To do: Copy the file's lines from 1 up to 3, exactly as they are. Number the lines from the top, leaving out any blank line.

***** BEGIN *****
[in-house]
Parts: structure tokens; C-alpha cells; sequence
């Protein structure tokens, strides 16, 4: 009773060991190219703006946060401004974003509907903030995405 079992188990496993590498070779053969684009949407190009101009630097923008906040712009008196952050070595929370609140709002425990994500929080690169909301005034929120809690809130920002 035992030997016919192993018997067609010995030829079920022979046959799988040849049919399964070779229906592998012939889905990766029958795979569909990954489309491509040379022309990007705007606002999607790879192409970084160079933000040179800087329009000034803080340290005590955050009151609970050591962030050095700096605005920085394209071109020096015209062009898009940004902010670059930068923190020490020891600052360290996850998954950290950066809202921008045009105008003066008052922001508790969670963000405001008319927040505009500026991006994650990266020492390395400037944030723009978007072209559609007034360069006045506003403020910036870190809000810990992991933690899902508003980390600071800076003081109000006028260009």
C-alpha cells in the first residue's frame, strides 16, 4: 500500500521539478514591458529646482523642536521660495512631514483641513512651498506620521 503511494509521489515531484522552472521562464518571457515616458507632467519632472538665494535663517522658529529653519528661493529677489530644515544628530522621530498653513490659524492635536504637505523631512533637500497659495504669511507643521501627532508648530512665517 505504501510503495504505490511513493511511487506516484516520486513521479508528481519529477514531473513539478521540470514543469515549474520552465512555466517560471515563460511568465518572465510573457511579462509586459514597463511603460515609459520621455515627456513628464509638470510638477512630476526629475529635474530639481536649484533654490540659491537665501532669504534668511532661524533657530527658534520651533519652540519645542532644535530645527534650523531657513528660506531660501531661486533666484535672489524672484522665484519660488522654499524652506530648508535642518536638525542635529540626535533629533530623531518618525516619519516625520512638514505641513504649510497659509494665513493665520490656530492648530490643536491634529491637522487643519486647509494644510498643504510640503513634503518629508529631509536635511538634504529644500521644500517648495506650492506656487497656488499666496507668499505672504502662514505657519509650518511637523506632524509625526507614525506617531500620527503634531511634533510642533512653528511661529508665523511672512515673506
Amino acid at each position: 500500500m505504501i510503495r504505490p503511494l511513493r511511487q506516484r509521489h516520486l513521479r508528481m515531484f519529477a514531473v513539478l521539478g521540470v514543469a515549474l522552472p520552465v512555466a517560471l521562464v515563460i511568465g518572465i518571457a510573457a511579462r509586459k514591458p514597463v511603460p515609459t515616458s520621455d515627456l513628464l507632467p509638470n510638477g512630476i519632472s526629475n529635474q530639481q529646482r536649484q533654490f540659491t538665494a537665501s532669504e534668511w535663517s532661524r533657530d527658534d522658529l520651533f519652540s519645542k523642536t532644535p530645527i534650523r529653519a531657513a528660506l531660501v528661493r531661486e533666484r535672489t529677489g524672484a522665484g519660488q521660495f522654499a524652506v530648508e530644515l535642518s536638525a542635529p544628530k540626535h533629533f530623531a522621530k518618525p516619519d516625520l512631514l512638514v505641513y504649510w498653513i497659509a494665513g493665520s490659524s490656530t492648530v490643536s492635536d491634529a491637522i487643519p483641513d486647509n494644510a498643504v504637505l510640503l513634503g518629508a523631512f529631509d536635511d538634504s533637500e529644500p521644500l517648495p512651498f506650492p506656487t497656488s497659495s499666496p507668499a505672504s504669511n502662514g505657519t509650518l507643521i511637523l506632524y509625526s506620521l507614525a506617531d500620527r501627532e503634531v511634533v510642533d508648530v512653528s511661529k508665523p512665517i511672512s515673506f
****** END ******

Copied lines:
[in-house]
Parts: structure tokens; C-alpha cells; sequence
């Protein structure tokens, strides 16, 4: 009773060991190219703006946060401004974003509907903030995405 079992188990496993590498070779053969684009949407190009101009630097923008906040712009008196952050070595929370609140709002425990994500929080690169909301005034929120809690809130920002 035992030997016919192993018997067609010995030829079920022979046959799988040849049919399964070779229906592998012939889905990766029958795979569909990954489309491509040379022309990007705007606002999607790879192409970084160079933000040179800087329009000034803080340290005590955050009151609970050591962030050095700096605005920085394209071109020096015209062009898009940004902010670059930068923190020490020891600052360290996850998954950290950066809202921008045009105008003066008052922001508790969670963000405001008319927040505009500026991006994650990266020492390395400037944030723009978007072209559609007034360069006045506003403020910036870190809000810990992991933690899902508003980390600071800076003081109000006028260009």